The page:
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topic 1224

Alkaline Cleaning


(1998)

Q. Our finished plated hardware is put through a pre-clean prior to use. This pre-clean is a mild alkaline cleaner followed by a low pH surfactant. While the part is in the surfactant you can see the part start to tarnish. This will happen on EDNi, Chrome, or Silver. Has anyone had a problem with coatings tarnishing during pre-clean, and does anyone have a suggestion on how to eliminate the problem.

Garry Pickett
aerospace - Los Angeles, California


(1998)

? Gary:
Just what metal are these parts that are "pre-cleaned"? Is this done pre-plate? What is the purpose of the acidic solution? Is it to dry the parts, rinse them spot free, seal or rust prevent? Those answers may help me to help you.

Craig Burkart

Craig Burkart signature
Craig Burkart
- Naperville, Illinois



(1997)

A. Gary, The process you are describing tends to let me think this is a preplate operation, however I think this is after plating. If so, why are you using the low pH surfactant? If this operation is to clean residual manufacturing soils I would suggest staying with the mild alkaline solution but go directly to a R/O or D.I. rinse. The make up of the water will have less of an acidic state than what you have now. Bob

bob utech
Bob Utech
Benson, Minnesota

A Guide to High Performance Powder Coating
by Bob Utech
[link is to Amazon]



(1999)

Q. Need recommendations for cleaning process/chemical (alkaline) for removing ash and heavy rust/scale after parts are cleaned thermally.

Steven e Morgan
engine systems/ - Latham, New York


A. Hi Steven. Assuming that you are talking about steel parts, you'll probably want an alkaline electrocleaner operating at about 200 °F. The parts will probably be anodic.

Something that you may know, but other readers may not, is that people don't formulate their own alkaline cleaners today. Rather, they buy a proprietary from a plating process supplier for two reasons: firstly, so they get the benefit of the suppliers decades of development experience because cleaners are fairly complex, involving saponification, wetting and emulsification, deflocculation, chelation/sequestration, buffering, and inhibition. Second because the supplier will have a test lab to run samples; you don't want to design a cleaning line based only on theory, and want to build a line which employs chemistry that you have tested.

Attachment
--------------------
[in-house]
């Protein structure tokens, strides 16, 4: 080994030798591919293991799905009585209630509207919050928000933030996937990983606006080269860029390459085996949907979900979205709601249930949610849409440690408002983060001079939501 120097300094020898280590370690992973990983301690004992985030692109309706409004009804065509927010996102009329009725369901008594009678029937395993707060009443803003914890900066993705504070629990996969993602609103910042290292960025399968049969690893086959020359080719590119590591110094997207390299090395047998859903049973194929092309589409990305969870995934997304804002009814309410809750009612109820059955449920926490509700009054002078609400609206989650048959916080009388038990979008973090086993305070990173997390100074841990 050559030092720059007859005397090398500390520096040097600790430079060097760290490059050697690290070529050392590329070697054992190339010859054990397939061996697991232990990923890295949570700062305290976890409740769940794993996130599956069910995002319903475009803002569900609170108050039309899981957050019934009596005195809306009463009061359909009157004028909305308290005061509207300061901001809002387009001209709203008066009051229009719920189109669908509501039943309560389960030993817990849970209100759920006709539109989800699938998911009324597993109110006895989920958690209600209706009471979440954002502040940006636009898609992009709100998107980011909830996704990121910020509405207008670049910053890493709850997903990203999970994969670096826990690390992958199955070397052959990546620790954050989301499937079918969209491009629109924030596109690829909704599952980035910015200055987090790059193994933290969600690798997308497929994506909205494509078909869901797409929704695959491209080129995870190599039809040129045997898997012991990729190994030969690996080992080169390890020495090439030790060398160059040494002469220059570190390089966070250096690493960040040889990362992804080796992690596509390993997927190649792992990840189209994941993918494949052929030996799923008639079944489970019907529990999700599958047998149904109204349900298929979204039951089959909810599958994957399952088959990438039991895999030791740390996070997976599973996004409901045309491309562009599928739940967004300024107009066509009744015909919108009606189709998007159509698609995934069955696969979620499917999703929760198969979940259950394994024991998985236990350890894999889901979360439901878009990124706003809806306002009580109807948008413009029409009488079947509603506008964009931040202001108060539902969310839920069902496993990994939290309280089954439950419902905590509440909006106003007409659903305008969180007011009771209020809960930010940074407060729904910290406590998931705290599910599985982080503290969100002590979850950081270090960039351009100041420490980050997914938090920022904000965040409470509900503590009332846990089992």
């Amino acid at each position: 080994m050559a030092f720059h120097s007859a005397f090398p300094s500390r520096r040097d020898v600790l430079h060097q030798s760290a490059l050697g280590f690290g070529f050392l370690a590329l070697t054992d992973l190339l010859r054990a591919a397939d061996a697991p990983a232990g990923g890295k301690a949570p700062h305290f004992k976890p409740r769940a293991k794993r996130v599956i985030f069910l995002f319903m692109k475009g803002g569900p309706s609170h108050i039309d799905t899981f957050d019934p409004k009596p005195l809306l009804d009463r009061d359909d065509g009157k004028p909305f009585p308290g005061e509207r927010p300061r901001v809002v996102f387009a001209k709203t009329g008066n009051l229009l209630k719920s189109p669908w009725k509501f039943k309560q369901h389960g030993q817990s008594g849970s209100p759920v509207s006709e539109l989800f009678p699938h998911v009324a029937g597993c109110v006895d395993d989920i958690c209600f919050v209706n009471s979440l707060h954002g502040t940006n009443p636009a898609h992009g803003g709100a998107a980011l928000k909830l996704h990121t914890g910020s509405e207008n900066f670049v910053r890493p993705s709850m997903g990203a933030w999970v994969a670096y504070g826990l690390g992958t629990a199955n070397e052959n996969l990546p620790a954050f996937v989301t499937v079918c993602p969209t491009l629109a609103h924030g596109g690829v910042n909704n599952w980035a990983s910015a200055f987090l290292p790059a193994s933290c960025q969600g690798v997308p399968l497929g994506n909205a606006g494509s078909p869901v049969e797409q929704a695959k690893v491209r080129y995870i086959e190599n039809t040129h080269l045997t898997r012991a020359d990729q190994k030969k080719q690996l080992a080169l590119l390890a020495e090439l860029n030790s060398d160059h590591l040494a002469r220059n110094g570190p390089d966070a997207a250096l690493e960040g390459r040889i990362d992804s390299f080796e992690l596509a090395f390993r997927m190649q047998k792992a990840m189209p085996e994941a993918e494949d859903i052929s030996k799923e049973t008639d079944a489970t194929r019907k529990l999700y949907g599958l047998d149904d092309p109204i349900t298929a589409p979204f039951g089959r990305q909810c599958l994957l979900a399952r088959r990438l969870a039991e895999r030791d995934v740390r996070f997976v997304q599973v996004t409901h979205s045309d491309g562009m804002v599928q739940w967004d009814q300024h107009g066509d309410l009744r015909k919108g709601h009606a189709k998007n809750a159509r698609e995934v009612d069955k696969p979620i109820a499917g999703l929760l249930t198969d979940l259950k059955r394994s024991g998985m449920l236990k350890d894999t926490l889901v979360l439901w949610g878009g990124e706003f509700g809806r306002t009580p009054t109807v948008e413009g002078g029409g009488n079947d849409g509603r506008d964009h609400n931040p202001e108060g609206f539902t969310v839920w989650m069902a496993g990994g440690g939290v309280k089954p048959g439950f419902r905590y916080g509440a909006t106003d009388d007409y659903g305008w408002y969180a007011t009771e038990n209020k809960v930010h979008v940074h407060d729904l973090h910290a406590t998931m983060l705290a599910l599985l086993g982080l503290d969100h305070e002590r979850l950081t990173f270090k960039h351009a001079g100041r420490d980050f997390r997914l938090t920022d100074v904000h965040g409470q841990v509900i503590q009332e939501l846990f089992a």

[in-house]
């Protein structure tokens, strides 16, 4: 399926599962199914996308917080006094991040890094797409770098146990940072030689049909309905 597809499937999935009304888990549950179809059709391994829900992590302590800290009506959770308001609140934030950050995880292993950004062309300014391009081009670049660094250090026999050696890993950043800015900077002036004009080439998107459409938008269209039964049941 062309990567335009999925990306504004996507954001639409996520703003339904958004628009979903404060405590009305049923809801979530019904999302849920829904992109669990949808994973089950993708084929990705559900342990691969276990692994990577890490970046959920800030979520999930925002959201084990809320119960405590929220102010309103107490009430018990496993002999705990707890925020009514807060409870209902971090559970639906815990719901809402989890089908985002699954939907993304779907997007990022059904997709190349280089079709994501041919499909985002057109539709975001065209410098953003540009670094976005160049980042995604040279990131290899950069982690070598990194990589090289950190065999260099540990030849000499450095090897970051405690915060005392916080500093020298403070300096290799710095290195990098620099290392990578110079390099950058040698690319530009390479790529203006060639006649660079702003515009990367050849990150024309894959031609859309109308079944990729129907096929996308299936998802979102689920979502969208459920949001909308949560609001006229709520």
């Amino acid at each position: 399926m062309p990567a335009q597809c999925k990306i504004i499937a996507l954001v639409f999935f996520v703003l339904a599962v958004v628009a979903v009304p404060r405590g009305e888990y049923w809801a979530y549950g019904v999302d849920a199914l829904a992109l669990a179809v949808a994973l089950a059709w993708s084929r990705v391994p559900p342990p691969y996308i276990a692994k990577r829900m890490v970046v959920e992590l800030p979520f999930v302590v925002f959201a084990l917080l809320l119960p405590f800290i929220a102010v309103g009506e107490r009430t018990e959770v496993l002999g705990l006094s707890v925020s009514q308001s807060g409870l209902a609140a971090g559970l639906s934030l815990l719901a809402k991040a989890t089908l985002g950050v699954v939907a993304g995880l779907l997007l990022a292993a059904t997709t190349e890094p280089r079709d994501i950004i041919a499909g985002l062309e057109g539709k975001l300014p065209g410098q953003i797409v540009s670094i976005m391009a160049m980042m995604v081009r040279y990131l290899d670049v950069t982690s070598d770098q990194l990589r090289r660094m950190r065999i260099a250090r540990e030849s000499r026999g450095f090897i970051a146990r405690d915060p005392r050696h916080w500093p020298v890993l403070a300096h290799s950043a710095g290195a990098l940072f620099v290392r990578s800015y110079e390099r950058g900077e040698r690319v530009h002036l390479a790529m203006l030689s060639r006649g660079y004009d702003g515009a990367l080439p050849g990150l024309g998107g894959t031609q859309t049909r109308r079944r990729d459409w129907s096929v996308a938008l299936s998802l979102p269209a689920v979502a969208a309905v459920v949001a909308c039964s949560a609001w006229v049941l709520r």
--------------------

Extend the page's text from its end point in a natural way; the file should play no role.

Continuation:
After the alkaline cleaning and rinsing, you will require an acid activation step. Often 25% (or so) HCl will serve, but again testing is required. Good luck.

Regards,

Ted Mooney, finishing.com
Teds signature
Ted Mooney, P.E. RET
finishing.com
Pine Beach, New Jersey



Cleaning oily parts for brush plating

September 16, 2016 -- this entry appended to this thread by editor in lieu of spawning a duplicative thread

Q. I have a main shaft from an old motorcycle that is worn a bit. I'd like to brush plate the worn spot with nickel to build it up a few thou. Being as how this has been in oil its entire life it might be tough to get it degreased. Someone on here mentioned a hot alkaline bath; what is meant by alkaline bath? I also read I might have to hit it with sulfuric acid. After that would I need to copper plate first, then nickel? Thanks in advance

dave smith
- phoenix Arizona usa


September 2016

A. Hi Dave. I'd scrub it with a tampico brush and pumice and a solution of hot water and dishwasher detergent. Then I'd dip it in 25% or so HCl. Then nickel plate it.

Hopefully, before thinking you can successfully plate a few thousandths of an inch of nickel on a shaft, you've acquired a good bit of experience on scrap parts. Because it's one thing to brush plate a little gold onto an emblem that a plating shop has done a fabulous job of pre-plating with nickel for you, and quite another to nickel plate a dirty, raw steel main shaft. Alternately you can have a plating shop do it for you. Good luck.

Regards,

pic of Ted Mooney
Ted Mooney, P.E. RET
finishing.com
Pine Beach, New Jersey
Striving to live "Aloha"



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